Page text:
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Research Article
Lyonet’s gland of the tomato fruitworm, Helicoverpa zea (Lepidoptera: Noctuidae)
expand article infoSulav Paudel, Istvan Miko§, Edwin G Rajotte, Gary W Felton
‡ Pennsylvania State University, University Park, United States of America
§ University of New Hampshire, Durham, United States of America
Open Access


The Lyonet’s gland is a widespread accessory labial gland in Lepidoptera. Although its function is ambiguous, the Lyonet’s gland arguably plays an important role in silk production. Our knowledge of the Lyonet’s gland in heliothine species is extremely limited; it is reportedly missing from Helicoverpa armigera and Heliothis virescens, whereas it is reportedly reduced in size in Helicoverpa zea. Using confocal microscopy and brightfield imaging, we show that the Lyonet’s gland in Helicoverpa zea is present and the size is relatively enlarged relative to other lepidopterans. We also examined whether glucose oxidase, an abundant enzyme found in labial salivary gland is also present in the extracts of Lyonet’s gland, but we found no evidence of that. Based on the size and accessibility of the Lyonet’s gland, future studies should include transcriptomic and proteomics studies in H. zea to provide evidence for potential functions.


Lyonet's gland, tomato fruitworm, confocal microscopy and brightfield imaging, glucose oxidase


The Lyonet’s gland is an accessory gland located at the proximal region of the silk or labial gland (Waku and Sumimoto 1974, Sehnal and Akai 1990). The gland is also referred to as “Fillipi’s gland” (Waku and Sumimoto 1974) and was first described in 1760 (Machida 1965, Waku and Sumimoto 1974, Akai 1984). A gland with a similar location is also recorded from larvae of the other amphiesmenopteran order, Trichoptera (Glasgow 1936, Allegret and Denis 1963, Cianficconi and Moretti 2000l). The homology of these trichopteran glands with the lepidopteran Lyonet’s gland, however, is questionable, as these glands are absent from non-dytrisian lepidopteran lineages (Victoriano and Gregório 2004, Vegliante 2005). Several functions of the glands are suggested for by various authors. Helm (1876) and Wigglesworth (1972) suggested that the gland produces a cementing substance; while others hypothesized that the secretion serves as a lubricant and helps in the extrusion of silk (Day and Waterhouse 1953, Glasgow 1936). An ablation study, however, demonstrated no significant impact on silk quality following the removal of Lyonet’s gland (Machida 1965). Recent studies on the gland ultrastructure (Waku and Sumimoto 1974) and transcriptome (Wang et al. 2016) suggested the glands’ role in transporting small molecules to the labial gland duct. The role of Lyonet’s gland in silk production is also suggested by the fact that these glands are missing from some taxa that do not typically produce silk, e.g., Manduca sexta (Leslie and Robertson 1973).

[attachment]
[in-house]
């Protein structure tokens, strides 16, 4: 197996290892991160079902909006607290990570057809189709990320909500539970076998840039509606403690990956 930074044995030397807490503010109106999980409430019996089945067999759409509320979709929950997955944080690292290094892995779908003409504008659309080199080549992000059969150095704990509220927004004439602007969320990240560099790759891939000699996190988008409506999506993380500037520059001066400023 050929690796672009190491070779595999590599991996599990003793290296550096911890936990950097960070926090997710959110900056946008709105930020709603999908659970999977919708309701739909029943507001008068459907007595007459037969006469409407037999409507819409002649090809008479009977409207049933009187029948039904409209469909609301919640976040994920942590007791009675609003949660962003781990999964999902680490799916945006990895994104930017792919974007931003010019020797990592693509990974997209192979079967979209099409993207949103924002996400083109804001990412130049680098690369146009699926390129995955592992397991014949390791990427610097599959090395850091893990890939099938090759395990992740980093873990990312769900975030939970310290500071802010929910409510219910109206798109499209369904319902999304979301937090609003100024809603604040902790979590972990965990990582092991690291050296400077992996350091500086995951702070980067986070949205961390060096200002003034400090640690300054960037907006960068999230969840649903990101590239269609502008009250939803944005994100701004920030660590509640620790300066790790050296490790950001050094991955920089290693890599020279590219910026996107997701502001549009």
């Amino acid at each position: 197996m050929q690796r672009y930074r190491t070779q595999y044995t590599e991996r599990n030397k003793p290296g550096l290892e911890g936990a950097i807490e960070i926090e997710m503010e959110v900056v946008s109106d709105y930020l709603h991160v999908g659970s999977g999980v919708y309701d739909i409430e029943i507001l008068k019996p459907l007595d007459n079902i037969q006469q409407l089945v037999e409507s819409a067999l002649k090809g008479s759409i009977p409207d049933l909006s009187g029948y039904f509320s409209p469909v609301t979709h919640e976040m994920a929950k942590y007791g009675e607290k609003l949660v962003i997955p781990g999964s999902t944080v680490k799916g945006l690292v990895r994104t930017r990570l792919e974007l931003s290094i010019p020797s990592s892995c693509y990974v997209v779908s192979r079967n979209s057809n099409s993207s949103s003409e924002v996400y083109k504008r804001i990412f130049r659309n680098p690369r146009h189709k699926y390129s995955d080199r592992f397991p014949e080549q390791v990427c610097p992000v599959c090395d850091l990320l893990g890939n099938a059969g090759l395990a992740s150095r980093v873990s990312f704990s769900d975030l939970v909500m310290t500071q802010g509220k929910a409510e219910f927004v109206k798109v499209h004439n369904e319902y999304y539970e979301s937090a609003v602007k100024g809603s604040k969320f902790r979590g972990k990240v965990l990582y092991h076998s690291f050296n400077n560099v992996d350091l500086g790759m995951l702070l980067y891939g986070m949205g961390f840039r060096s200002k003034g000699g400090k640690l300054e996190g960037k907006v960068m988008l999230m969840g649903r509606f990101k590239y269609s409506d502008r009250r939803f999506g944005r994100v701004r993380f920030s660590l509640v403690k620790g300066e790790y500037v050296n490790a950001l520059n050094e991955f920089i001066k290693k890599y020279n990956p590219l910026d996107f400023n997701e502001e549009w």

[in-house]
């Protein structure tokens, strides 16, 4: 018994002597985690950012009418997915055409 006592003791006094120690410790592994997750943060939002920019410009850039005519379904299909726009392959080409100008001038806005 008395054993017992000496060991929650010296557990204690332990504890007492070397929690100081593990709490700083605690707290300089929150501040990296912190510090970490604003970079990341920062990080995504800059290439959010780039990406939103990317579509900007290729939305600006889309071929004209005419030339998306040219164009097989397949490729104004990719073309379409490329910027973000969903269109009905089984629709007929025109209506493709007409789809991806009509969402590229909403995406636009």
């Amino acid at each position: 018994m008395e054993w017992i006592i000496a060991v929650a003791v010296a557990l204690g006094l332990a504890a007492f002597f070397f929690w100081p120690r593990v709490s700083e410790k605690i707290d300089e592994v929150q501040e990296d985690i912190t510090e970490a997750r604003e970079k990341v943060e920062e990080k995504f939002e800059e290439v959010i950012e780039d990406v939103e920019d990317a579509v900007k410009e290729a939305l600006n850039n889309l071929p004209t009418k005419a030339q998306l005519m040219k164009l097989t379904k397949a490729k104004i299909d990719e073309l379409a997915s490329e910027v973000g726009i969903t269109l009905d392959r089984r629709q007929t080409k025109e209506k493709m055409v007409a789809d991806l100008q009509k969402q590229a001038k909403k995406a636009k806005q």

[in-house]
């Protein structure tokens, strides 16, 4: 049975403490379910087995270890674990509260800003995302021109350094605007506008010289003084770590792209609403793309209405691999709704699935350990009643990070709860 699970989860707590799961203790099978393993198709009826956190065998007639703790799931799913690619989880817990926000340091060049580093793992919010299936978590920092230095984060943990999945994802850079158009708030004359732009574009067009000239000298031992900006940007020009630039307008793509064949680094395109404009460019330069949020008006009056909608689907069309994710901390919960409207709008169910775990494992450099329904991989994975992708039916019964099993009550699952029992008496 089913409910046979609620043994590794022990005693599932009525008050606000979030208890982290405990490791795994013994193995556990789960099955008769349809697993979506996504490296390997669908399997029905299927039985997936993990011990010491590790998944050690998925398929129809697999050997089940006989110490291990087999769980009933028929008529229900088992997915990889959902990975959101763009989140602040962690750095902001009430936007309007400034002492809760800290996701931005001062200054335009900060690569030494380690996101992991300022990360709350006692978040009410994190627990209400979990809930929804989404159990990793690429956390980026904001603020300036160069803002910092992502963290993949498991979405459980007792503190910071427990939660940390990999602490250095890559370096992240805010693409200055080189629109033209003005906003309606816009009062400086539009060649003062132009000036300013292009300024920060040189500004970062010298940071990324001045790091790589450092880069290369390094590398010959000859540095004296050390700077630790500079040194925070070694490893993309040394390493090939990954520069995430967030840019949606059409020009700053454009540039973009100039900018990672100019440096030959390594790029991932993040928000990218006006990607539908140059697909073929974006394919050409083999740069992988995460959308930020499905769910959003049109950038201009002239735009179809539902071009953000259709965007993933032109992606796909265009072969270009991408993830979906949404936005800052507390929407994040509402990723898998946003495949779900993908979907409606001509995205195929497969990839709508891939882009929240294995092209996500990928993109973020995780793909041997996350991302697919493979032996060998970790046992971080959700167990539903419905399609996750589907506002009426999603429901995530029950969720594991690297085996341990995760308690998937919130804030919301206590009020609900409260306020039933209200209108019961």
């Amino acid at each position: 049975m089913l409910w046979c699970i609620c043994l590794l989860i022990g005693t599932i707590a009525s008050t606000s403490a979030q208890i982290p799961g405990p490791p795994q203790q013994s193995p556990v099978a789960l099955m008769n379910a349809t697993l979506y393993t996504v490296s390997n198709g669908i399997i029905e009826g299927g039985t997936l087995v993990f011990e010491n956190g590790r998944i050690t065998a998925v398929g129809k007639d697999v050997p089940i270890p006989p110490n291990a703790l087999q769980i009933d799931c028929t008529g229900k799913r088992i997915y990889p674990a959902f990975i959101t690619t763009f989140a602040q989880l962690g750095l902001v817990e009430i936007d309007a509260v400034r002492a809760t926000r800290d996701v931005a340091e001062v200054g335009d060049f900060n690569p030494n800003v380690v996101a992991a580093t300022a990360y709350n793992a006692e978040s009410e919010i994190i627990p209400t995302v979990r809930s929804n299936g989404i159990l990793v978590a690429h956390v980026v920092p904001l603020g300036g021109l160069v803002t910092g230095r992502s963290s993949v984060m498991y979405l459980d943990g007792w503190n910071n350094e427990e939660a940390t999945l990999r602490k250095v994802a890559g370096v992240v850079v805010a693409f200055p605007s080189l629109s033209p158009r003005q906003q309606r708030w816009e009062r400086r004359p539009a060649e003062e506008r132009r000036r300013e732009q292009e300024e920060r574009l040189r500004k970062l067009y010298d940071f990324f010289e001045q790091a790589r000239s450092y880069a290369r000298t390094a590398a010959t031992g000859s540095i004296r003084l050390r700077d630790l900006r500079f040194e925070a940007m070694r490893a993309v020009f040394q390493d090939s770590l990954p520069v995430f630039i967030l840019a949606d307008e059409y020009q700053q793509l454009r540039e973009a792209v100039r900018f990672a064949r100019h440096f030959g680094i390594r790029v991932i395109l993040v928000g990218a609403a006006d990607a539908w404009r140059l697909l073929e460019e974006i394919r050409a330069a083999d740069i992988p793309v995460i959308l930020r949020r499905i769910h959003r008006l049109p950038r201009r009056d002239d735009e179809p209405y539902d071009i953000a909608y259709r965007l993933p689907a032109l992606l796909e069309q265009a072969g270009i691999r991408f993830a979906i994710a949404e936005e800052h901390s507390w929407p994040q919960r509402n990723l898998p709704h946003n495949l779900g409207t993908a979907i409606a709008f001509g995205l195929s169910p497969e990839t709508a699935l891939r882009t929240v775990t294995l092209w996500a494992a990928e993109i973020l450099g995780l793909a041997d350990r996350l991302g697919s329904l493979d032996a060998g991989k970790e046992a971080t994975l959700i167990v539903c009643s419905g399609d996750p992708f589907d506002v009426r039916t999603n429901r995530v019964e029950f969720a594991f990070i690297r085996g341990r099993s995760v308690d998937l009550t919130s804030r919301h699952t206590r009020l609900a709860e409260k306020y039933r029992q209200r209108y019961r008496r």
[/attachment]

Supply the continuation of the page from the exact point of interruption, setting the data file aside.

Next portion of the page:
Many heliothine moths (Lepidoptera: Noctuidae) are major insect pests in several crops worldwide, and disruption of their silk production could have potential as a management strategy. While there are several studies on the main silk glands (Akai et al. 2003, Sorensen et al. 2006, Li et al. 2010), very limited information is available about the Lyonet’s gland. Sorensen et al. 2006 and Chi et al. 1975 did not find the Lyonet’s gland in Helicoverpa armigera, H. zea and Heliothis virescens. This finding is surprising, as these taxa all produce silk. Only a single, superficial illustration of a putative Lyonet’s gland from MacGown and Sikorowski (1982) suggests its presence in heliothines where it is described as a small, bi-lobed dilution of the proximal region of the silk gland. Helm (1876) classified the Lyonet’s glands into three types based on their gross morphology. The first and second types have proximal canal-like components while in the third type, the leaf-like glandular lobes arises from the main silk gland without any gland canal.

The aim of the present study was to investigate the presence of the Lyonet’s gland in H. zea using dissection, bright field and confocal laser scanning microscopy. If present, we will also examine whether active glucose oxidase, a highly abundant enzyme found in labial salivary gland of H. zea (Eichenseer et al. 1999) is also present in the extracts of Lyonet’s gland. GOX is secreted by labial salivary glands of H. zea during feeding and acts as an elicitor or suppressor of plant defenses (Musser et al. 2002) as well as performing an important function in immunity (Musser et al. 2005).

Material and methods